WHAT HAS ONLY NOW BECOME POSSIBLE?
"Welcome to our first virtual ‘Sculpture Dialogues,’” Adrian Wong, assistant professor of sculpture at the School of the Art Institute of Chicago(SAIC), says to the small audience that has gathered on the Zoom call, mostly SAIC faculty and graduate students from the sculpture program.
I’m standing on the back porch of my parent’s home in the sloping, glacial hills of rural, Southeastern Michigan. My phone is at 11%, but the six-inch power cord isn’t long enough for me to place my phone on the railing, so I have it lying face up on the ground below me. I’m trying to enjoy the last bit of sun on this warm, spring day. A crescendo of croaking chorus frogs echoes from the dismal swamp just beyond the tree-lined edges of the yard. Several of my parent’s chickens are clawing through the piles of leaves that my sisters and I raked the previous evening, searching for whatever bugs didn’t flee overnight.
Shyly, I mute both the audio and video for the call, preferring to be an anonymous participant—one of the few perks of virtual events that is starting to grow on me.
“Sorry, I’m a little more nervous to be talking at my computer than I expected,” Orianna Cacchione, curator of global contemporary art at the Smart Museum of Art, says as she tries to figure out how to screen share her slideshow. She has set her Zoom background to an installation image of the Smart Museum’s The Allure of Matter: Material Art from China exhibition, so that she appears to be standing in the gallery with the artwork.
Her presentation, titled “Adapting Exhibitions: A COVID-19 Case Study,” details the complex process of planning and abrupt closing of The Allure of Matter, which was scheduled for a four-city national tour with exhibition dates at LACMA, the Seattle Art Museum, the Smart Museum of Art, Wrightwood659, and the Peabody Essex Museum. The exhibition debuted at LACMA last year, but was cut short during its Chicago run when Wrightwood659 and the Smart Museum of Art announced that they would be closing to the public on March 16 due to the coronavirus pandemic sweeping the globe.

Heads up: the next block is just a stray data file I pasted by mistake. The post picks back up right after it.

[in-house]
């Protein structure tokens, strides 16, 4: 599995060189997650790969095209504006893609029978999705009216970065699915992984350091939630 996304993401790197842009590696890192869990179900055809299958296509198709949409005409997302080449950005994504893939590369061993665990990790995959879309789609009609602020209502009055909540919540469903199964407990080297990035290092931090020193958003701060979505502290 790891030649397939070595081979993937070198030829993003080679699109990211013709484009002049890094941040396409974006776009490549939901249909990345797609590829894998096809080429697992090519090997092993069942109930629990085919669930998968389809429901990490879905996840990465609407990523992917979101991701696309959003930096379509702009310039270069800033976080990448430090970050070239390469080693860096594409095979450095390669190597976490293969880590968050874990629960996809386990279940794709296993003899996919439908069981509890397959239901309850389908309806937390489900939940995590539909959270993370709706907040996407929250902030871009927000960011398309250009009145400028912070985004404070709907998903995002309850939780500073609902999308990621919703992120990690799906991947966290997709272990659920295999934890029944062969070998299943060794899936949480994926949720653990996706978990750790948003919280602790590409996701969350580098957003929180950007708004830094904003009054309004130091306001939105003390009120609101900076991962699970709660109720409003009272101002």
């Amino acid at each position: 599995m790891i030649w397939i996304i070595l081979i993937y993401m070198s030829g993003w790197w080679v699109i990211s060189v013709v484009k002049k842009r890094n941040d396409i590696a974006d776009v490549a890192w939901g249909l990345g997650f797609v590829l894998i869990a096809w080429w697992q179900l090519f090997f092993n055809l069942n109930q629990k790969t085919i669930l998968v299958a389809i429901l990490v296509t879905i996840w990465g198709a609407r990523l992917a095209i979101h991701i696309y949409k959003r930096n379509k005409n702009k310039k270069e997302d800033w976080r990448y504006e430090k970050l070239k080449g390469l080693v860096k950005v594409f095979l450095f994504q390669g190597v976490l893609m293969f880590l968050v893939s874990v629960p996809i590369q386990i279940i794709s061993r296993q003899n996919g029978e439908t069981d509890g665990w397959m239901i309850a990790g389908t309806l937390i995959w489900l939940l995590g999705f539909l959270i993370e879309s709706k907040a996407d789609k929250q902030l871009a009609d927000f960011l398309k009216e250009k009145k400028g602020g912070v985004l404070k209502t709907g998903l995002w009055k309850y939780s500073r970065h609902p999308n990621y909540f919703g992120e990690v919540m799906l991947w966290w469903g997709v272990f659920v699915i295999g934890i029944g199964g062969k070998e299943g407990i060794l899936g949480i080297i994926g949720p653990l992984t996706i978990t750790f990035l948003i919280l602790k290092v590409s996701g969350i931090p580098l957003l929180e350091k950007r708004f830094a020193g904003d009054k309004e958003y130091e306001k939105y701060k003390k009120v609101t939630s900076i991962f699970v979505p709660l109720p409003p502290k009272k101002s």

Orianna describes how she had a “profound and excruciating experience of grief” in the aftermath of closing the exhibition.
I start pacing back and forth on the porch while listening to her speak. Her statement reminds me of the Harvard Business Review article about the anticipatory grief most of us are experiencing. Everyone that I’ve talked to in the past few weeks shares similar sentiments. The overwhelming sadness and despair for the ways of life that felt so certain before. Overnight, we have all had to adjust to radical changes in our lives with little time to process.
“Why are we doing these virtual experiences? Why are we so compelled to translate the work into a virtual format?” Orianna asks. Her tone is reproving and dissatisfied as she details the Smart Museum’s efforts to foreground pre-produced digital content on their website, organize virtual talks, and produce “weekly visits” with objects from the exhibition. She observes that there is “something so deeply unsatisfying about [virtually visiting exhibitions],” adding that the exhibition’s website traffic has decreased by 60% since the museum’s closure.
Yet, she ends her presentation by reading aloud a score prepared by dancer and choreographer Irene Hsiao for a performance planned for Wrightwood659, allowing Irene’s poetic interpretation of the exhibition to help us look at the exhibition in a new way. “Maybe what works best is not what seems obvious,” Orianna says, speculating about how we can innovatively document exhibitions in the future to encourage imagination and active audience engagement.